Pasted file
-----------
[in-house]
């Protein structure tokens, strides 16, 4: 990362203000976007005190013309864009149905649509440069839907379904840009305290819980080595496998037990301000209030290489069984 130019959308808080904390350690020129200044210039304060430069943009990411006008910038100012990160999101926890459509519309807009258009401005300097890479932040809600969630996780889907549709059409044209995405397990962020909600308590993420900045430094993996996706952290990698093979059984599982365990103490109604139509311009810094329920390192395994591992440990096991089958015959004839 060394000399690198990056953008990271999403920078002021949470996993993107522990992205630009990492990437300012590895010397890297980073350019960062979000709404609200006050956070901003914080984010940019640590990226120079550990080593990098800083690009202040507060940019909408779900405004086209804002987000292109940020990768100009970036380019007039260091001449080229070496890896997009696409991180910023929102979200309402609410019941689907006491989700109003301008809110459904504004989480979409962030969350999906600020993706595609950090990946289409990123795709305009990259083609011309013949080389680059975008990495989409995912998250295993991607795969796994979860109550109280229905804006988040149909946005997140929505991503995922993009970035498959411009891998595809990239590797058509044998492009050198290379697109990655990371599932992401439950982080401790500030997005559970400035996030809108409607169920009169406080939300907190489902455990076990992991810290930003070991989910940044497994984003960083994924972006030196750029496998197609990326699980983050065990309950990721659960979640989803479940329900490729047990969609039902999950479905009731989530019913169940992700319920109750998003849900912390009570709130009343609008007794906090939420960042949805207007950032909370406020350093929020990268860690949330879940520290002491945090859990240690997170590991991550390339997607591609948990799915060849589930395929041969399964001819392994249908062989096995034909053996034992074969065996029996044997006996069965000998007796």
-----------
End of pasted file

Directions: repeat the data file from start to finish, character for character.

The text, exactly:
[in-house]
């Protein structure tokens, strides 16, 4: 990362203000976007005190013309864009149905649509440069839907379904840009305290819980080595496998037990301000209030290489069984 130019959308808080904390350690020129200044210039304060430069943009990411006008910038100012990160999101926890459509519309807009258009401005300097890479932040809600969630996780889907549709059409044209995405397990962020909600308590993420900045430094993996996706952290990698093979059984599982365990103490109604139509311009810094329920390192395994591992440990096991089958015959004839 060394000399690198990056953008990271999403920078002021949470996993993107522990992205630009990492990437300012590895010397890297980073350019960062979000709404609200006050956070901003914080984010940019640590990226120079550990080593990098800083690009202040507060940019909408779900405004086209804002987000292109940020990768100009970036380019007039260091001449080229070496890896997009696409991180910023929102979200309402609410019941689907006491989700109003301008809110459904504004989480979409962030969350999906600020993706595609950090990946289409990123795709305009990259083609011309013949080389680059975008990495989409995912998250295993991607795969796994979860109550109280229905804006988040149909946005997140929505991503995922993009970035498959411009891998595809990239590797058509044998492009050198290379697109990655990371599932992401439950982080401790500030997005559970400035996030809108409607169920009169406080939300907190489902455990076990992991810290930003070991989910940044497994984003960083994924972006030196750029496998197609990326699980983050065990309950990721659960979640989803479940329900490729047990969609039902999950479905009731989530019913169940992700319920109750998003849900912390009570709130009343609008007794906090939420960042949805207007950032909370406020350093929020990268860690949330879940520290002491945090859990240690997170590991991550390339997607591609948990799915060849589930395929041969399964001819392994249908062989096995034909053996034992074969065996029996044997006996069965000998007796």